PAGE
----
The health-care agenda laid out by Governor Hochul in her budget proposal last week leaves a lot of questions unanswered. Here are a few of them.
What is she doing to strengthen the state’s pandemic defenses?
The harrowing spring of 2020 showed that New York was both unusually vulnerable to an international outbreak and ill-prepared to respond. The state’s public health infrastructure was unable to detect COVID’s early spread for several weeks, and officials reacted slowly and ineptly when a first case was confirmed.
When critical supplies ran short, the state’s pandemic stockpile turned out to be full of materials that were long past their expiration date.
Despite these and other breakdowns, Hochul’s budget makes no mention of investigating what went wrong, learning from those mistakes or making sure New Yorkers are better protected next time.
How much is she really spending on the health-care workforce?
The top-featured proposal of Hochul’s State of the State speech was a $10 billion “multi-year investment” in the health-care system, with a goal of growing its workforce by 20 percent in five years.
As described, this investment is to include retention bonuses of up to $3,000 for front-line caregivers, across-the-board increases in Medicaid fees, grants for safety-net providers, new subsidies for education and training of medical professionals, and $1.6 billion in capital funding for hospitals, nursing homes and other caregiving organizations.
But her budget proposal was vague about the bottom-line cost of each component and how many years it would take to spend $10 billion. The amounts listed in her briefing book (as originally published) did not match the numbers in an accompanying chart, and there was no indication of how much would come from federal matching funds.
Also unclear is whether the overall effort is necessary, given that the state already has 28 percent more health workers per 1,000 residents than the national average, and their ranks have been growing steadily without Albany’s intervention.
One bright spot is her proposal to reform the state’s unnecessarily restrictive rules and standards for licensing health professionals – including a streamlined system for accepting credentials issued by other states.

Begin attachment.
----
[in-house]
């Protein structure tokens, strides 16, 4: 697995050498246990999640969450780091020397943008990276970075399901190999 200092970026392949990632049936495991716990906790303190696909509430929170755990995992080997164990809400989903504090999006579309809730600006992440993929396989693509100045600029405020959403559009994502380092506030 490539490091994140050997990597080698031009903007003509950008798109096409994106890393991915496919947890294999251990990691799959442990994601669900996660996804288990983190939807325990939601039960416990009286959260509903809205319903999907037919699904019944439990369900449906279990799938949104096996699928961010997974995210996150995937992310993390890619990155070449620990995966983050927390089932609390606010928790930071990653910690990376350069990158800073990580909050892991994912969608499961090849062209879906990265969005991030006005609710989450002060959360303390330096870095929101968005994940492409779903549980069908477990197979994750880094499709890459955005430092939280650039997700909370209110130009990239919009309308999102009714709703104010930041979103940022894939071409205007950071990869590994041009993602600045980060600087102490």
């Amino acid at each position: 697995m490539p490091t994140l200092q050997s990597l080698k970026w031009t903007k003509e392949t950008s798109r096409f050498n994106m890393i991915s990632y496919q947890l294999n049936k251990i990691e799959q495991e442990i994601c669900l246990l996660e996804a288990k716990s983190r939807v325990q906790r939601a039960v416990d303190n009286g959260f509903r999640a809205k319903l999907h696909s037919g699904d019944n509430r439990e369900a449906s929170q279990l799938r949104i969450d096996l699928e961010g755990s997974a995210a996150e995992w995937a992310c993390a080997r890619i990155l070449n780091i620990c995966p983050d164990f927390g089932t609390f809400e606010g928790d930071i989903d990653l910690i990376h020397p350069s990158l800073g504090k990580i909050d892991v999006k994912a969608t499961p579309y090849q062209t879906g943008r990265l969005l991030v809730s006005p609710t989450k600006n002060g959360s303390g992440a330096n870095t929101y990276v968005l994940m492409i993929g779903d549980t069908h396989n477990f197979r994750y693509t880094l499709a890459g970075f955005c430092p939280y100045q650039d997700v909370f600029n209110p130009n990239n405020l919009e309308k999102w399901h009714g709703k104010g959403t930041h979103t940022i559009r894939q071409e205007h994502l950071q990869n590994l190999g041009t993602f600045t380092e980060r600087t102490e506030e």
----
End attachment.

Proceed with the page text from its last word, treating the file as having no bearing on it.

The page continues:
Why have a double-standard for health worker bonuses?
To earn the maximum bonuses, private-sector health workers would have to average 40 hours a week during designated “vesting periods,” but the minimum for state-employed health workers would be 37.5 hours. This presumably is meant to accommodate the standard 37.5-hour work week written into some state labor contracts, but seems to disregard non-state contracts with the same feature.
Why design a Medicaid rate that lasts only two years?
As proposed in Part I of the governor’s health and mental hygiene budget bill, the governor’s 1 percent across-the-board rate hike for Medicaid providers would expire March 31, 2024, meaning rates would drop back to what they are now. This seems counterproductive if the goal is for providers to improve pay and benefits for the long term.
What is the plan for public health?
Hochul’s budget would boost state aid for local public health agencies operated by New York City and most counties – recognizing their front-line role in a multi-level system of defense against pandemics and other population-wide threats.
But her spending proposals for the state Health Department send a puzzling mix of signals. She would more than double funding for the department’s Center for Community Health, which monitors infectious diseases, but chop 22 percent from the budget for the Wadsworth laboratories – which was the state’s only source of COVID testing early in the pandemic.
This would be the second big cut in two years for Wadsworth, leaving it with barely half its budget from 2019 before the pandemic and a third of its funding a decade ago.